In many situations, domestic clients wishing to extend, refurbish or demolish parts of their own property will, in the first instance, engage an architect or other designer to produce possible designs for them. It is also recognised that construction work does not always follow immediately after design work is completed. If they so wish, a domestic client has the flexibility of agreeing (in writing) with their designer that the designer coordinates and manages the project, rather than this role automatically passing to the principal contractor. Where no such agreement is made, then the principal contractor will automatically take over the project management responsibilities

Principal Designer

Who is a Principal Designer?

A principal designer is the designer with control over the pre-construction phase of the project. This is the very earliest stage of a project from concept design through to planning the delivery of the construction work. The principal designer must be appointed in writing by the client to carry out their duties.

The principal designer is an organisation (or on a smaller project they can be an individual) that has:

a) A technical knowledge of the construction industry relevant to the project;

b) The understanding and skills to manage and coordinate the pre-construction phase, including any design work carried out after construction begins.

Where the principal designer is an organisation they should have the organisational capability to carry out the role as well as the necessary skills, knowledge and experience that individual designers must have.

Principal designers may have separate duties as designers

Principal Contractor:

Am I a Principal Contractor under the CDM 2015 regulations?

Guidance from the HSE publication states:

Who is a principal contractor?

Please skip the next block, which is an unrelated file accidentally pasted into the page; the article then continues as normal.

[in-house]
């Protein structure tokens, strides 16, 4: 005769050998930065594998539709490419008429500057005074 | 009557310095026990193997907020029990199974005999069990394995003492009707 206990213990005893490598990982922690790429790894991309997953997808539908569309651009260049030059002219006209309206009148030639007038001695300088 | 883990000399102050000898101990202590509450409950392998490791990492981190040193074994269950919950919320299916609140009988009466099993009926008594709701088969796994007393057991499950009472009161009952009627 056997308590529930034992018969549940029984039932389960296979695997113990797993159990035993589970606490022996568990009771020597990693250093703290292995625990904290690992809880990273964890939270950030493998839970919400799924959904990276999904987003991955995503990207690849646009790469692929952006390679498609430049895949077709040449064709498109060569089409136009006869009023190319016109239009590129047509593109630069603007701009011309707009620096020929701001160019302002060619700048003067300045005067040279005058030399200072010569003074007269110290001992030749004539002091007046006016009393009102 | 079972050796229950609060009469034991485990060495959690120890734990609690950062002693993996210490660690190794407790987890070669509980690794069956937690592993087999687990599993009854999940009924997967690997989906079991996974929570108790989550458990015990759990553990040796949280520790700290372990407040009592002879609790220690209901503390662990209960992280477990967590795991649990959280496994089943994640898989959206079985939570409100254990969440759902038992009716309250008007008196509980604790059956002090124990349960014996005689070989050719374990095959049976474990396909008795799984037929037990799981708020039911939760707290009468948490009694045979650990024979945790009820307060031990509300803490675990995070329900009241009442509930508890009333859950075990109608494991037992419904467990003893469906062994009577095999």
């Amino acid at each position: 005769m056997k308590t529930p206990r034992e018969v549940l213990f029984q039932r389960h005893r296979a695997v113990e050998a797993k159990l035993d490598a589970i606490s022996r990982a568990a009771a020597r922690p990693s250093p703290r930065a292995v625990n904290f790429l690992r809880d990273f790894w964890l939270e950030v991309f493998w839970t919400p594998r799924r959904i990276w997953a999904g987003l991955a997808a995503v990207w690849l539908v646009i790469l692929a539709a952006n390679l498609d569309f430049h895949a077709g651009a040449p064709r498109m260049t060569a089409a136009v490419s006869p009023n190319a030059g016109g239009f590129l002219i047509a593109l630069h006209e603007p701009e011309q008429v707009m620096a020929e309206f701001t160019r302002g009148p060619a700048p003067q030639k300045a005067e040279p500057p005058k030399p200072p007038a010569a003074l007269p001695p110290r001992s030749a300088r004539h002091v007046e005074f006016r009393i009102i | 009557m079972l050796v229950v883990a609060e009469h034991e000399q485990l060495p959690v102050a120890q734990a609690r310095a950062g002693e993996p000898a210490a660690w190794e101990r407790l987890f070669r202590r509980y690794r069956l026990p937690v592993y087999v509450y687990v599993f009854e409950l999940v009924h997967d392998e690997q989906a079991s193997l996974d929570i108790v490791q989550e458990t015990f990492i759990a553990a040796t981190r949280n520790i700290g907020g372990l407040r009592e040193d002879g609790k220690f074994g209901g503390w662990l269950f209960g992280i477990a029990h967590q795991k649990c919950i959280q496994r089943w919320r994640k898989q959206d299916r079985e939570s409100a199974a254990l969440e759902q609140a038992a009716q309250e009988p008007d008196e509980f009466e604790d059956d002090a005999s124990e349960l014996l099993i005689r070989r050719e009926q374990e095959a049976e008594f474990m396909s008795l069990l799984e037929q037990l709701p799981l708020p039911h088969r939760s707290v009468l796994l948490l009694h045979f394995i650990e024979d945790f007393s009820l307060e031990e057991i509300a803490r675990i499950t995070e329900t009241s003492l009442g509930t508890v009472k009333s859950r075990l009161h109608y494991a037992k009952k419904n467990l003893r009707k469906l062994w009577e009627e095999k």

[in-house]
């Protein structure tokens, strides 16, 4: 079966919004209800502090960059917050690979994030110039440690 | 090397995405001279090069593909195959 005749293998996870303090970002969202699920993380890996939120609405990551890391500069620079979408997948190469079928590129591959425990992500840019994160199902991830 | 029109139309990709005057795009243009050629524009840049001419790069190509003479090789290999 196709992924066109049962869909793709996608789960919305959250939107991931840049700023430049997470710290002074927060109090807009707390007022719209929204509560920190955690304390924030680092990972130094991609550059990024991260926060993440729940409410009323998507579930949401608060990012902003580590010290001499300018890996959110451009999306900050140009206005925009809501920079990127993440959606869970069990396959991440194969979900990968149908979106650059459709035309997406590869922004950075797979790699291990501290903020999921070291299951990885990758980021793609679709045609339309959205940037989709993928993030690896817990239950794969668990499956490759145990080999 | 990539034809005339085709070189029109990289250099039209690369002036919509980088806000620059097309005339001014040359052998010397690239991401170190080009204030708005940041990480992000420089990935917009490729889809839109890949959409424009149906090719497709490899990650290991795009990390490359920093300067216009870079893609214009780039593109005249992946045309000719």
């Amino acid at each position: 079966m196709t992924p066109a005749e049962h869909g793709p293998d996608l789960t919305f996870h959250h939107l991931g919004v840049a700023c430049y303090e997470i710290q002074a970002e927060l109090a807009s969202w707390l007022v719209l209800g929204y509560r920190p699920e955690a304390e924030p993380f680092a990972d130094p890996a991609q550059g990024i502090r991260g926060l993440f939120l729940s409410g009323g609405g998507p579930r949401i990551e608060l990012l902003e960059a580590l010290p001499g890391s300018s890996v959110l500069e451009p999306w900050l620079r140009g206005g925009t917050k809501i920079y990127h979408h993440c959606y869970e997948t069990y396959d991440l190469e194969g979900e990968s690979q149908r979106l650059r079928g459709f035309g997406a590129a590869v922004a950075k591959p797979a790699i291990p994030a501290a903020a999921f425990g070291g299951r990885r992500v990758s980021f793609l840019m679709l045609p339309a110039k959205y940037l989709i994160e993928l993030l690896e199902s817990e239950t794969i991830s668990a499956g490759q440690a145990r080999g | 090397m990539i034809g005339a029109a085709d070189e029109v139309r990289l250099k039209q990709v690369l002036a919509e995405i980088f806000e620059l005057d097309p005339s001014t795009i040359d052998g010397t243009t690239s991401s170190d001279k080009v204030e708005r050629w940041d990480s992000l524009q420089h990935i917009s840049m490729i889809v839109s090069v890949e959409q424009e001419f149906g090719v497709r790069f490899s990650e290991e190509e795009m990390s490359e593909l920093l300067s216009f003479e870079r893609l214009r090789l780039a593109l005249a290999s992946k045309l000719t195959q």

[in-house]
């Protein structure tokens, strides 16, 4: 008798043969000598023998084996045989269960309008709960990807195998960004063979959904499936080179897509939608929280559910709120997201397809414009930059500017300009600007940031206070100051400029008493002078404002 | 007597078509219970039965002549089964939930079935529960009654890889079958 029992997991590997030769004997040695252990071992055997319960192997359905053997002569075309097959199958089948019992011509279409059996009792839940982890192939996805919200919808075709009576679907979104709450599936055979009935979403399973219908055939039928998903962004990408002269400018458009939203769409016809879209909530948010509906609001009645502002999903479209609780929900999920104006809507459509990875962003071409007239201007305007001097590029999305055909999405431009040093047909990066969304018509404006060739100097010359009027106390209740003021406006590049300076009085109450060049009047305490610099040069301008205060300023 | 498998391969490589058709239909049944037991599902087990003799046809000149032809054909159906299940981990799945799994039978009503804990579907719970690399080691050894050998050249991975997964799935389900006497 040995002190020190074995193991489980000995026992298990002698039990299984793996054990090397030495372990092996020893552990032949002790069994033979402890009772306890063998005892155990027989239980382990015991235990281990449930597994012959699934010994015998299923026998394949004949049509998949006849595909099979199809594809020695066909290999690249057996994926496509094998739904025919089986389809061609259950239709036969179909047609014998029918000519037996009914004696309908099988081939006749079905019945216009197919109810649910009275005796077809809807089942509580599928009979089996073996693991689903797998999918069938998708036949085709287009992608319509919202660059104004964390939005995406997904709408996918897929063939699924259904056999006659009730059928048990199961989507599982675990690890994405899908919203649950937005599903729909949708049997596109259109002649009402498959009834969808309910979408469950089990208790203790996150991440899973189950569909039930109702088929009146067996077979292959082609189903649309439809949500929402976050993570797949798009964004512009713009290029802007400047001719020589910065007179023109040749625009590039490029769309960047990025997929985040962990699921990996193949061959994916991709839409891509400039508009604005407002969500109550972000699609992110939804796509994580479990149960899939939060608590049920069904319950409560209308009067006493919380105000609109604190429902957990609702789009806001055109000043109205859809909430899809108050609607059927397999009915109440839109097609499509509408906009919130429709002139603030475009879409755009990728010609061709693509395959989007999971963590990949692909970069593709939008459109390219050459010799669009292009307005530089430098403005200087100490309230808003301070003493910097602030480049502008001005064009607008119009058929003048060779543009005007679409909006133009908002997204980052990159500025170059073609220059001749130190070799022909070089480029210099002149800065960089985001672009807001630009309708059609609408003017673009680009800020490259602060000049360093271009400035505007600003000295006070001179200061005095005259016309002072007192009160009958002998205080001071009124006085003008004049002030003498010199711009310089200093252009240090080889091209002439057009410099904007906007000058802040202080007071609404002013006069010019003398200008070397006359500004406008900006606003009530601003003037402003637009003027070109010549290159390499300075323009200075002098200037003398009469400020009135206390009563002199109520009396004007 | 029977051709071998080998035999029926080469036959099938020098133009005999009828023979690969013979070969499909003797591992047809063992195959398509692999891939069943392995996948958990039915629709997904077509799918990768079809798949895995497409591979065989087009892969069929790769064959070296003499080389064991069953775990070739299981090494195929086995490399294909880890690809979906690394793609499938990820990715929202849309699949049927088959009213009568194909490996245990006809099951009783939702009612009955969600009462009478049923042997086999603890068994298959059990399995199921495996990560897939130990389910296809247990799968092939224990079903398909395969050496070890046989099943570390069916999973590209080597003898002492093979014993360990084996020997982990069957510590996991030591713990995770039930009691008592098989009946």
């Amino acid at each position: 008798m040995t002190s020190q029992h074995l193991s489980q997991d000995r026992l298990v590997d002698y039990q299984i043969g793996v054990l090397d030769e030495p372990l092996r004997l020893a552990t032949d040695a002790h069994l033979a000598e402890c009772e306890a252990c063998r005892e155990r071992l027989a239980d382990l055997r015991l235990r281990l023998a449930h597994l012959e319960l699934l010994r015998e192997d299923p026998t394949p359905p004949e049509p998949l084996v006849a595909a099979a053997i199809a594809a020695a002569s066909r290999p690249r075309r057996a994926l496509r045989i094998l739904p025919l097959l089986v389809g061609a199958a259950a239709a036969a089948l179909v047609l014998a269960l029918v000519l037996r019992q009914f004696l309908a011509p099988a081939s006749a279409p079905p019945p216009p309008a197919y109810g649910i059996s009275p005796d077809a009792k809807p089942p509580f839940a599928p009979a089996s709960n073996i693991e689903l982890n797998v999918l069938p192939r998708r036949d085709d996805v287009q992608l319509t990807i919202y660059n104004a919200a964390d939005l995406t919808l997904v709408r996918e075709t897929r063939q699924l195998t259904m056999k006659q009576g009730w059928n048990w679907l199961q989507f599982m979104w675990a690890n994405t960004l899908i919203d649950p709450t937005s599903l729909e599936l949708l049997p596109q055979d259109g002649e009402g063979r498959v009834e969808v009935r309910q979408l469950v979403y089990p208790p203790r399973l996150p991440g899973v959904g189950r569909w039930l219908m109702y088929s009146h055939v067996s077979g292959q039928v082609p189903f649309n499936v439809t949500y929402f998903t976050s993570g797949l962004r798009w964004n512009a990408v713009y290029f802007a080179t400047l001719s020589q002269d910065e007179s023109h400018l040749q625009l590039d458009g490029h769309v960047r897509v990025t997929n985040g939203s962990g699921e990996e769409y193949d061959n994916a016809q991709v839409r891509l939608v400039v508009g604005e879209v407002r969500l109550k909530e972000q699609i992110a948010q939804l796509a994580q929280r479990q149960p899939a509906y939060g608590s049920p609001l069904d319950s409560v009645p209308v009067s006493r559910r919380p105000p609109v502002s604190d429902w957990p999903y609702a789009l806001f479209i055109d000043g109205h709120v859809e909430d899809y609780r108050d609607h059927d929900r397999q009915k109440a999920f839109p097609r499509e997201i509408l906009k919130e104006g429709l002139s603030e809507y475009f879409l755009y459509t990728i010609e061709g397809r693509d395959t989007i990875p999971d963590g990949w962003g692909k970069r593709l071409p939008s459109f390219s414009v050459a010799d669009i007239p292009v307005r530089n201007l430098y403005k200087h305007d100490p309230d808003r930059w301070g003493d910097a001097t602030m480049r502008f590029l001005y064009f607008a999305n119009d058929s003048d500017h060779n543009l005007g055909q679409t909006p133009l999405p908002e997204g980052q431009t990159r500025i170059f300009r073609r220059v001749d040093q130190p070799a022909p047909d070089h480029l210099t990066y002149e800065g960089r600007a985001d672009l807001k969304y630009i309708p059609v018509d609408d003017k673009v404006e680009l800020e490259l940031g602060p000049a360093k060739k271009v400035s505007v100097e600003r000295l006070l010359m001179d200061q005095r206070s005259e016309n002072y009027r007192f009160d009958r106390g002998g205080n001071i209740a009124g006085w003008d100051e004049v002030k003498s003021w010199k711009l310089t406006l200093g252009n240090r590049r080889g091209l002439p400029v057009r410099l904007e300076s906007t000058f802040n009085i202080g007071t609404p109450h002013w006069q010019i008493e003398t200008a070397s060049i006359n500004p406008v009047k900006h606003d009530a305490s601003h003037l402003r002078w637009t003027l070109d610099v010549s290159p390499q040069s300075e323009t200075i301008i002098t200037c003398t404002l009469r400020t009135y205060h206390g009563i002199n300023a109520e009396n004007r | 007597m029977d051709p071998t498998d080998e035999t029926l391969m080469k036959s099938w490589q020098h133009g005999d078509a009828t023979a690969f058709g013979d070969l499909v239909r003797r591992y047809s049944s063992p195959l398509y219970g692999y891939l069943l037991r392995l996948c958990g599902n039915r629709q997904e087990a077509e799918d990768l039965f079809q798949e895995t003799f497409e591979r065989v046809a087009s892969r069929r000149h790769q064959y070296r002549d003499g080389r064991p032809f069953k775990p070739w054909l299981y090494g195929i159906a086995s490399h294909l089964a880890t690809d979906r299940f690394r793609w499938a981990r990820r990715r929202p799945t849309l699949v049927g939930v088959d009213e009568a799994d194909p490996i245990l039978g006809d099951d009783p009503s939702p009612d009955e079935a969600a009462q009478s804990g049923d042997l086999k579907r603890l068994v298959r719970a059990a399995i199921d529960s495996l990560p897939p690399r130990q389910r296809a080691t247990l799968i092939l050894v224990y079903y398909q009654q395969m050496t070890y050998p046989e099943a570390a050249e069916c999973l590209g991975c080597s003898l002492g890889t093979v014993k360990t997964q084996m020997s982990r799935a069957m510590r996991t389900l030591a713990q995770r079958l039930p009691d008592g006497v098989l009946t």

A principal contractor is the organisation or person that coordinates the work of the construction phase of a project involving more than one contractor so that it is carried out in a way that secures health and safety. They are appointed by the client and must possess the skills, knowledge, and experience, and (if an organisation) the organisational capability necessary to carry out their role effectively given the scale and complexity of the project and the nature of the health and safety risks involved.

Most projects are likely to have only one principal contractor for the entire project. However, there may be occasions where, for example, two or more projects are taking place on the same site at the same time, but are run independently of one another. Whatever the circumstances, it is essential that there is clarity over who is in control during the construction phase in any part of the site at any given time. Where it is not possible for one principal contractor to be in overall control, those principal contractors involved must:

a) cooperate with one another;

b) coordinate their work; and

c) take account of any shared interfaces between the activities of each project (e.g. shared traffic routes).

Do I need to prepare a Construction phase plan?

Construction phase plan

The construction phase plan must set out the arrangements for securing health and safety for the period during which construction work in a project is carried out. These arrangements include site rules and any specific measures put in place to where work involves one or more of the risks listed in Schedule 3 (regulation 12(2) of CDM 2015).

For projects involving more than one contractor, the principal contractor must ensure the plan is drawn up during the pre-construction phase and before the construction site is set up. It must take into account the information the principal designer holds such as the pre-construction information and any information obtained from designers. During the construction phase, the principal contractor must ensure that the plan is appropriately reviewed, updated and revised so that it remains effective.

For single contractor projects, it is the responsibility of the contractor to ensure the construction phase plan is drawn up.

Please click on the web link for detail of industry guidance issued by HSE's Construction Industry Advisory Committee (CONIAC).

CITB have developed a good short introductory Youtube video for people addressing CDM for the first time. it is available at: here

They now have two apps for Construction phase plans for both Android and Apple.

Android at https://play.google.com/store/apps/details?id=co.uk.citb.cdmwizard&hl=en_GB

Android at https://itunes.apple.com/gb/app/cdm-wizard/id974674223?mt=8&ign-mpt=uo%3D4

HSE Guidance: Managing health and safety in construction (Guidance on Regulations) Please click here